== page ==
jurisdiction of the cause. We granted certiorari to review the case, as one involving questions of public importance, upon a petition of the government which urged that the state is a common carrier by railroad, subject to the Safety Appliance Act, and, under its provisions, to suit in the District Court to recover penalties for violation of the act.
In an earlier suit, Sherman v. United States, 282 U. S. 25, brought against the Board of State Harbor Commissioners, which supervises operation of the State Belt Railroad, to recover penalties for violation of the Act, this Court set aside the judgment of the District Court for the government because the state had not been made a party.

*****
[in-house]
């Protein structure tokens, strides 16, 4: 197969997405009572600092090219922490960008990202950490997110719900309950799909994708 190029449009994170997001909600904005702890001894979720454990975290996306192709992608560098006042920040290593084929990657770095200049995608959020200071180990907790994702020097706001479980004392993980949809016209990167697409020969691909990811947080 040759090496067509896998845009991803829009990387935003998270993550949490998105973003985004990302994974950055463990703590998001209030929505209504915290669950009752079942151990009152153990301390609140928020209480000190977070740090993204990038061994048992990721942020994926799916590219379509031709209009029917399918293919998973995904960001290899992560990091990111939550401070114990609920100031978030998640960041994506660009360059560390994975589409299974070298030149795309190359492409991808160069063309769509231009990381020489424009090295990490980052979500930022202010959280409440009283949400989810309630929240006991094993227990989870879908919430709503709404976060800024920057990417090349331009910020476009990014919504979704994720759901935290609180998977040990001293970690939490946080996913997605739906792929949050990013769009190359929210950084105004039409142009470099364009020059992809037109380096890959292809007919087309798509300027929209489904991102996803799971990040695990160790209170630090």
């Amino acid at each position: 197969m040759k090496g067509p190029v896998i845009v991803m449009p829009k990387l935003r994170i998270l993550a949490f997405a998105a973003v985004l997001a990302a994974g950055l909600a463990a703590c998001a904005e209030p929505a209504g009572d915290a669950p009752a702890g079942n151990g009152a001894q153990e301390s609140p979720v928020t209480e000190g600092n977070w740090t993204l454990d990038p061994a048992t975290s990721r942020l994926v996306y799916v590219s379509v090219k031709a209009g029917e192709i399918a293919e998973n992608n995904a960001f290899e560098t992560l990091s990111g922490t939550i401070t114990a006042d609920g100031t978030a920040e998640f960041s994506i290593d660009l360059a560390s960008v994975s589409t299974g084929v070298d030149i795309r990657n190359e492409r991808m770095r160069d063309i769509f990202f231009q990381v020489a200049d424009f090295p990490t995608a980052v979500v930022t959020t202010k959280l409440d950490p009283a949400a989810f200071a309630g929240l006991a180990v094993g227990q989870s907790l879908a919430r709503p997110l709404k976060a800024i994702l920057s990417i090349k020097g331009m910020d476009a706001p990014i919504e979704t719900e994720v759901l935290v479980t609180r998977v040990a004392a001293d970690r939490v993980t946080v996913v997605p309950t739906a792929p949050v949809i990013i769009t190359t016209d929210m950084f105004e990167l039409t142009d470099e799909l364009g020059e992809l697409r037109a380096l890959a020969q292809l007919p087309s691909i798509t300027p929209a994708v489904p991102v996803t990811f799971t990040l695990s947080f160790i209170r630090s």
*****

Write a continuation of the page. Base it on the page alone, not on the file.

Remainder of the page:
1. Whether a transportation agency is a common carrier depends not upon its corporate character or declared purposes, but upon what it does. United States v. Brooklyn Eastern District Terminal, 249 U. S. 296, 249 U. S. 304. The State Belt Railroad is owned and operated by the state, see Sherman v. United States, supra. It parallels the waterfront of San Francisco harbor and extends onto some forty-five state-owned wharves. It serves directly about one hundred and seventy-five industrial plants, has track connection with one interstate railroad, and, by wharf connections with freight car ferries, links that and three other interstate rail carriers with freight yards in San Francisco leased to them by the state. It receives and transports from the one to the other, by its own engines, all freight cars, loaded and empty, and the freight they contain, offered to it by railroads, steamship companies, and industrial plants. The larger part of this traffic has its origin or destination in states other than California. For the transportation service, it makes a flat charge per car. It issues no bills of lading, and is not a party to through rates. It moves the cars on instructions contained in "switch lists" made out by the delivering or receiving carrier, which pays the charge and absorbs it in its rate. The